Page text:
JM Fortier: We can even talk about these things in a very agreeable way. Like being a maker is fun. You know, fun in the way that it's a challenge. And there's a lot of setbacks and there's a lot of jealous people out there, and there's a lot of naysayers and there's a lot of drama, but in the end I prefer to be fighting for the positive things instead of being secluded and being on my own and being kind of fearful of everything.

There's a lot of people in our community, especially around in my close circle that kind of decided to cut ties because they were discouraged too much. And they said, “Okay, I'm just going to be a survivalist.” And that's it. And for me, that doesn't make a lot of sense because, you know, we're all in this together. We're a community, we're a global community and what impacts the people in the U S impacts us here [in Canada] and what we do here impacts others.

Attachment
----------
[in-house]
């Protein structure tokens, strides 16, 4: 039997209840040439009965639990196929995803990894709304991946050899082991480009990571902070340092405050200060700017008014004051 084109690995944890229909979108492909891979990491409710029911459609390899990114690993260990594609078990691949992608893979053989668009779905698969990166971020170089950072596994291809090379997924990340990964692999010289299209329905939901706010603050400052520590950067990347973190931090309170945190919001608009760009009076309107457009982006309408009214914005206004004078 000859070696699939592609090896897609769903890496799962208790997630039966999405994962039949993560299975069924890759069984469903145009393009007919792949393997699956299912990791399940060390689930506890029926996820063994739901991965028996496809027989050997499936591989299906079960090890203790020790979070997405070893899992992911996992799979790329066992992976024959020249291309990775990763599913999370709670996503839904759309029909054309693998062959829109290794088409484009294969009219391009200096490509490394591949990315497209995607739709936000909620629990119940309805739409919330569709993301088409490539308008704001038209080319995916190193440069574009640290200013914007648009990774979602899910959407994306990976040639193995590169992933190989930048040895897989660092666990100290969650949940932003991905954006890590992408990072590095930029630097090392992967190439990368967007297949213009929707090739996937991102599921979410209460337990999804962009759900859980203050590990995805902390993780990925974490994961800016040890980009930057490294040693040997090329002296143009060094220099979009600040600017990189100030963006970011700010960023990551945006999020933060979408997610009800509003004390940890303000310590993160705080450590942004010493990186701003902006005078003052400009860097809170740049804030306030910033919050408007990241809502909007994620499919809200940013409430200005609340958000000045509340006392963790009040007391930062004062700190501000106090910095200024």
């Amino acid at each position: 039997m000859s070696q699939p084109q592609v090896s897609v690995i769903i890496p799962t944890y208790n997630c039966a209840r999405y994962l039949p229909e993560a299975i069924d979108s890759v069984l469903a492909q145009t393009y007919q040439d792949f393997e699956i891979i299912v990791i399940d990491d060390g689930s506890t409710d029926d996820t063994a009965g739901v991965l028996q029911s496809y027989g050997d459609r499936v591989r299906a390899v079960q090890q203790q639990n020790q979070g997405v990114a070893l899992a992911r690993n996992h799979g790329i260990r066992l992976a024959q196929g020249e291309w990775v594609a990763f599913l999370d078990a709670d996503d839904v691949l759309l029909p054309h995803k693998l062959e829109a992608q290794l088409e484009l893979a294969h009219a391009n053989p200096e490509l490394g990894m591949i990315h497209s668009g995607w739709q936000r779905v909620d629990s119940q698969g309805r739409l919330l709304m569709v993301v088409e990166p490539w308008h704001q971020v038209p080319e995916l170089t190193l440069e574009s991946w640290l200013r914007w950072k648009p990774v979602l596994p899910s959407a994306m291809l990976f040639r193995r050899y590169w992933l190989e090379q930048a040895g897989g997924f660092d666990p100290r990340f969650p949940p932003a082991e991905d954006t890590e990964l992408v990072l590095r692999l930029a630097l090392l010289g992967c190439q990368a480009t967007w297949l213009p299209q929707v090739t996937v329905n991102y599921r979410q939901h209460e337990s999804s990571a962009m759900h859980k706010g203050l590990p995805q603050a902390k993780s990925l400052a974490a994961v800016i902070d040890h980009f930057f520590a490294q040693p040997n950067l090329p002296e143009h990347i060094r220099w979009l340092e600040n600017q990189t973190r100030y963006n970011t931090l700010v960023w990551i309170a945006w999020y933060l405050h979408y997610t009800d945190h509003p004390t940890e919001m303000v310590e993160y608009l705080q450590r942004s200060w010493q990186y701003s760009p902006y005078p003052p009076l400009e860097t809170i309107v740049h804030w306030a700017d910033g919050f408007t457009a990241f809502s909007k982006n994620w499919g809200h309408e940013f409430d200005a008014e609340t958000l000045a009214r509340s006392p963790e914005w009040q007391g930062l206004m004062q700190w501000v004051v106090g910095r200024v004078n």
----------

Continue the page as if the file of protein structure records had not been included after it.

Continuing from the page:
And so we just need to acknowledge that. We need to, and I think that's happening. I think Black Lives Matters is just another expression of that. And, and for me in my bottom line, I'd like to see the same kind of ferociousness fighting for nature, you know? Cause for me, that's my bottom line. Like I think that social justice is really important, but I'd also like to see this kind of love and care extended to animal welfare and to the preservation and stewardship of rivers and lakes and forests. And like, for me, that's what I really care about. And that's what I think is the true essence – is nature. And, so yeah, I'll always fight for that, you know?